men,

Lord of fo many and fuch various subjects, Xerxes found a pleasure in reviewing his forces ; and was desirous of beholding a naval engagement, of which he had not hitherto been a spectator. To this end a throne was erected for him upon an eminence ; and in that situation, beholding the earth covered with his troops, and the fea crowded with bis vefsels, he felt a fecret joy diffuse itself through his frame, from the consciousness of his own fuperior power. But all the workings of this monarch's mind were in the extreme ;'a sudden sadness foon took place of his pleasure'; and diffolving in a shower of tears, he gave himself up to a reflection, that not one of fo many thousands would be alive a hundred years after.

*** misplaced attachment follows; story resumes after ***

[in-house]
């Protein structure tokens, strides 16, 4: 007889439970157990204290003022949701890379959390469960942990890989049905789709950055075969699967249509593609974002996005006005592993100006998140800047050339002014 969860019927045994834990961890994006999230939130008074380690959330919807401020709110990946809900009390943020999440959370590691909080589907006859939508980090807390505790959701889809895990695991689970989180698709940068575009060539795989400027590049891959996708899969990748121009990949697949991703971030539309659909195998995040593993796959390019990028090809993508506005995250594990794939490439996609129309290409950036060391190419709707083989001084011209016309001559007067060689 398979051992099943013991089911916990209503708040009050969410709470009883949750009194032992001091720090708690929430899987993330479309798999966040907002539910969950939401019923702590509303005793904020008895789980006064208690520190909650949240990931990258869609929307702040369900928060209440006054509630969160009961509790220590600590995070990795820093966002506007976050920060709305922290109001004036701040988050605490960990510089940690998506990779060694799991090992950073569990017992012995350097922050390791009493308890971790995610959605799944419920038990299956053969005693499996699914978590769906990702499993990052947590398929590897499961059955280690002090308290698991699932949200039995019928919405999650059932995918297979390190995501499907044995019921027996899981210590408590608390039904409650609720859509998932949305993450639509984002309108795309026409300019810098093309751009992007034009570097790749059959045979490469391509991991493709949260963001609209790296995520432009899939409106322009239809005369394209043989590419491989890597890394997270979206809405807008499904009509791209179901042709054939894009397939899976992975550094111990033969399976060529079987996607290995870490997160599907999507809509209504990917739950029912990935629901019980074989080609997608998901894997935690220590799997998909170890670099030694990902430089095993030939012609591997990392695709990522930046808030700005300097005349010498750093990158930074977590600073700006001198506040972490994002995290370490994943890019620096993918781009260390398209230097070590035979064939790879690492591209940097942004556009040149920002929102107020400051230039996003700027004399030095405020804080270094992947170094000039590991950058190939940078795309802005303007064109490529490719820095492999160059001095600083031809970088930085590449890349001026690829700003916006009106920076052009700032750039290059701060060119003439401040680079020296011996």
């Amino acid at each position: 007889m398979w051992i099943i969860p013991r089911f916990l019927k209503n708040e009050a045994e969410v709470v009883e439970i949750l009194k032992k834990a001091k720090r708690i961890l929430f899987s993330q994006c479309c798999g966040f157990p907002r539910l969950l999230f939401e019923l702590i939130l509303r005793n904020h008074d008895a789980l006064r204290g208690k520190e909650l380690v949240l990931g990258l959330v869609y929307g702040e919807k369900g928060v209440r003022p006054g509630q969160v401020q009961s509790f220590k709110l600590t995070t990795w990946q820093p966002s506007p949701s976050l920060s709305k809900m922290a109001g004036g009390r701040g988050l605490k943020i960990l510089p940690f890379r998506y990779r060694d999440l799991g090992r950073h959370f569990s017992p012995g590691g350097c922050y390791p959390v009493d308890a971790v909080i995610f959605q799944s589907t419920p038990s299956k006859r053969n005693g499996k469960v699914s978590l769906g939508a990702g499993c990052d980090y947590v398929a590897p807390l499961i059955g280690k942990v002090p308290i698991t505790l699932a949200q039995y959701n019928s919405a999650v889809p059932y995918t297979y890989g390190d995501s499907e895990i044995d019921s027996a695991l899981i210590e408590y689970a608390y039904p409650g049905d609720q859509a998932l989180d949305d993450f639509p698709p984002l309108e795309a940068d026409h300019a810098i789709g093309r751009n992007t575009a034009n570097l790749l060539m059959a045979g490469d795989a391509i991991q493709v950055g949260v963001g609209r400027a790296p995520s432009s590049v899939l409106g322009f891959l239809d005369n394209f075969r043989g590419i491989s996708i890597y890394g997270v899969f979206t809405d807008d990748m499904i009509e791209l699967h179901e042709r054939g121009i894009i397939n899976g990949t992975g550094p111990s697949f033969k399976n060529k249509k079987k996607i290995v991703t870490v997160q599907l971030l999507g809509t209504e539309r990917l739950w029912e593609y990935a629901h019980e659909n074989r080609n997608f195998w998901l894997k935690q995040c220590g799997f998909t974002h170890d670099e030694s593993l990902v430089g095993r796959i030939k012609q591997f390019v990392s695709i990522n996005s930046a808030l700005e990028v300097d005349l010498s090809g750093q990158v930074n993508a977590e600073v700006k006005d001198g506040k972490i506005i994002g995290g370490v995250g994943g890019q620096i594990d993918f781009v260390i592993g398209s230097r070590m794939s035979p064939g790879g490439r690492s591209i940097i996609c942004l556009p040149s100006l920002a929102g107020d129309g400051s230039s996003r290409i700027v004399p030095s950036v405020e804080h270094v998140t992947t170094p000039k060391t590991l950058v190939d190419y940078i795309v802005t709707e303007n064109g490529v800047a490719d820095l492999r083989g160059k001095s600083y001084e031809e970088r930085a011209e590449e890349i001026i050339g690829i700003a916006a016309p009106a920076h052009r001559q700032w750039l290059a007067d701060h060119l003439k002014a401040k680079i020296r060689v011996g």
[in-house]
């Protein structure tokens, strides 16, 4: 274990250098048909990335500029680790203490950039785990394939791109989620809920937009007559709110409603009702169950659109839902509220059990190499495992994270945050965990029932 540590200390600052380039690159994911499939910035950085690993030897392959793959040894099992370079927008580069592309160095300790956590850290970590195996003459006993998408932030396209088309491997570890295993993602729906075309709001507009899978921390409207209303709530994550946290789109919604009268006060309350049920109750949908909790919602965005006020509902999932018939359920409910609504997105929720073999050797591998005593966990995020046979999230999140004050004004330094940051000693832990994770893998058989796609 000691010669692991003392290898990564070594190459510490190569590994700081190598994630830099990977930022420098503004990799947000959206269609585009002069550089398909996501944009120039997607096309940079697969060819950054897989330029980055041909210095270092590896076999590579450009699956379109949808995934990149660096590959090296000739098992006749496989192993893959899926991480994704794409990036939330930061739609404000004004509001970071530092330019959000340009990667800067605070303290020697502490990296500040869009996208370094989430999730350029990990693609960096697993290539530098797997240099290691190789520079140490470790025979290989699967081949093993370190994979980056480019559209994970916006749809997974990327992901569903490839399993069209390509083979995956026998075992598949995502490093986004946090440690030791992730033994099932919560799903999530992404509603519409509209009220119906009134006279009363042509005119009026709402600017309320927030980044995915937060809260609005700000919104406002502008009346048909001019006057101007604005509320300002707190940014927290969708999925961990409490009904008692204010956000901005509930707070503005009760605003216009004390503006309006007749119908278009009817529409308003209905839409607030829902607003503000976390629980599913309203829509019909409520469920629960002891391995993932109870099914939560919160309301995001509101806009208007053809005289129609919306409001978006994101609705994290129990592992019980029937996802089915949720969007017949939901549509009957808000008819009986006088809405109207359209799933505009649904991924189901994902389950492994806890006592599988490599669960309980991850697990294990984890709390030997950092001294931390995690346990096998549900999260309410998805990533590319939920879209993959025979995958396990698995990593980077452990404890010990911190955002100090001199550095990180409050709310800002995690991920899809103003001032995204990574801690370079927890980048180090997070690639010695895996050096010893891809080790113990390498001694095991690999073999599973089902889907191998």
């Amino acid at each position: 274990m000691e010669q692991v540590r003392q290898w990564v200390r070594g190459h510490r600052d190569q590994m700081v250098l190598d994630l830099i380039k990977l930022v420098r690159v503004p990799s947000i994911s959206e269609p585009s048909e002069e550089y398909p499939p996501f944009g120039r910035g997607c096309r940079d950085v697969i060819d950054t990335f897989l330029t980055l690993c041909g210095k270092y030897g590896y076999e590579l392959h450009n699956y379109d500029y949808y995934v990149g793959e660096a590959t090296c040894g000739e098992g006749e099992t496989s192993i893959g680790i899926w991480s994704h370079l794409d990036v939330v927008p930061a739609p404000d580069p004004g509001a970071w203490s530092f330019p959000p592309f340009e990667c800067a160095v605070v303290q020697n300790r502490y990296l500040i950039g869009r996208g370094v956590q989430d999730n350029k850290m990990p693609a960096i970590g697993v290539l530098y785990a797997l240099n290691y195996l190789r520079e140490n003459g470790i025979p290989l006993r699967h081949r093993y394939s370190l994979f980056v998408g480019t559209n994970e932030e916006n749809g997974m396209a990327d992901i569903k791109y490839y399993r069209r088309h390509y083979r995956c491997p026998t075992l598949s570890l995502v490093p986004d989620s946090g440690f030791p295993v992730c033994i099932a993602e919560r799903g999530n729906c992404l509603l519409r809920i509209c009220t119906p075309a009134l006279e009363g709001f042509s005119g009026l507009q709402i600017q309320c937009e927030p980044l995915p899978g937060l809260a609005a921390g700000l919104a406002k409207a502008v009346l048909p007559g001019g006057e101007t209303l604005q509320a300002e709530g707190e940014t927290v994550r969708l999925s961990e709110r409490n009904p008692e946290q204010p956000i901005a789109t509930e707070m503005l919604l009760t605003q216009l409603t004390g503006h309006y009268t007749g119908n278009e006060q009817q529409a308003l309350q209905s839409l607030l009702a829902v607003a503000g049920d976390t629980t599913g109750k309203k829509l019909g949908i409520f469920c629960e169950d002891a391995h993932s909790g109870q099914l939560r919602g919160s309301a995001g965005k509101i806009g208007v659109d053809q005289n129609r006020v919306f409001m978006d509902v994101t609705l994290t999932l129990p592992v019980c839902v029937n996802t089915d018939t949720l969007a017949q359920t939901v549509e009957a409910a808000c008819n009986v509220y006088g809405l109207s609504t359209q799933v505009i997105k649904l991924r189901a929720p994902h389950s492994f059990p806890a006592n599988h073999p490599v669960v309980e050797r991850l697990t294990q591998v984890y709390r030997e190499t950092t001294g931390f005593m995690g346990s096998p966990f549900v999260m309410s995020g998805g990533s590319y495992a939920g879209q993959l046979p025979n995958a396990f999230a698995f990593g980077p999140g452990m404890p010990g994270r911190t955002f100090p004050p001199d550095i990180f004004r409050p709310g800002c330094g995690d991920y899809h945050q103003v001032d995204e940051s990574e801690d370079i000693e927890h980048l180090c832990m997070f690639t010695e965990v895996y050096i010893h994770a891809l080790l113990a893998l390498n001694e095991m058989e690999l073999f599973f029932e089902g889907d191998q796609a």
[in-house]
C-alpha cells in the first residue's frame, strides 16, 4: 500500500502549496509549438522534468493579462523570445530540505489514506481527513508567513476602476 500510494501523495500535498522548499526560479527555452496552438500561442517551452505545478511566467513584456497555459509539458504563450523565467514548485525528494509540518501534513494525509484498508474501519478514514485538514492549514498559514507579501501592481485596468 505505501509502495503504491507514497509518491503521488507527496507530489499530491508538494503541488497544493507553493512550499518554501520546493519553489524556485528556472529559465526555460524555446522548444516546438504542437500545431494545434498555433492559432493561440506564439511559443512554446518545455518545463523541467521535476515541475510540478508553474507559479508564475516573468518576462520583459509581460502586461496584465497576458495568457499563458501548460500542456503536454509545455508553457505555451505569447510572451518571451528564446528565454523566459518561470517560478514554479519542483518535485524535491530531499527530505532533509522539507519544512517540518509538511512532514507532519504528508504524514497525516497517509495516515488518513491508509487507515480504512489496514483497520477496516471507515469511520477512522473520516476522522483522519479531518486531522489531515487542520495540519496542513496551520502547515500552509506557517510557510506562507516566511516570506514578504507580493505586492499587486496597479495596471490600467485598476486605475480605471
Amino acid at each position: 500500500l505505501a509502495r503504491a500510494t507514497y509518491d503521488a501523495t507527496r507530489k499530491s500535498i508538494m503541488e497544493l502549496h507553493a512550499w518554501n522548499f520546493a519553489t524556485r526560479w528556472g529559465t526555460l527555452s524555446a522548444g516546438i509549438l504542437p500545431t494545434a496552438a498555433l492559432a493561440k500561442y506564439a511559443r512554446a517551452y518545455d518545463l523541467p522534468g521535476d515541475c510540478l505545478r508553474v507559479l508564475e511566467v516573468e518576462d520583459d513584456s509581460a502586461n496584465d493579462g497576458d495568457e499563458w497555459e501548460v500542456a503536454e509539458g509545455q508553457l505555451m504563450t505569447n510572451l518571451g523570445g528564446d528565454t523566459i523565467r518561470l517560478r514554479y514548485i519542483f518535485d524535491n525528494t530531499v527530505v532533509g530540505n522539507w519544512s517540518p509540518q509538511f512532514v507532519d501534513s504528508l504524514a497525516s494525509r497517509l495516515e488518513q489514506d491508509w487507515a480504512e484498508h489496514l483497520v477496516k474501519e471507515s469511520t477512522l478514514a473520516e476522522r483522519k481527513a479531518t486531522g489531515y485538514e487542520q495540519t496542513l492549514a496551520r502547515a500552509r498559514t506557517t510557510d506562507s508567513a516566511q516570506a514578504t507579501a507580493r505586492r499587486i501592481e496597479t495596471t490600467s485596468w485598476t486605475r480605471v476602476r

Artabanus, the king's uncle, who was much disposed to moralize en occurrences, took this occasion to discourse with him upon the shortness and miseries of human life. Finding this more diftant fubject attended to, he spoke closely to the present occafion ; insinuated his doubts of the fuccess of the expedition ; urged the many inconveniences the army had to suffer, if not from the enemy, at least from their own numbers. He alleged, that plagues, famine, and confufion, were the necessary attendants of such ungovernable multitudes : and that empty fame was the only reward of faccess. But it was now too late to turn this young monarch from his purpose. Xerxes informed his monitor, that great actions were always attended with proportionable danger : and that if his predeceffors had observed-such fcrupulous and timorous rules of conduct, the Persian empire would never have attained to its present height of glory.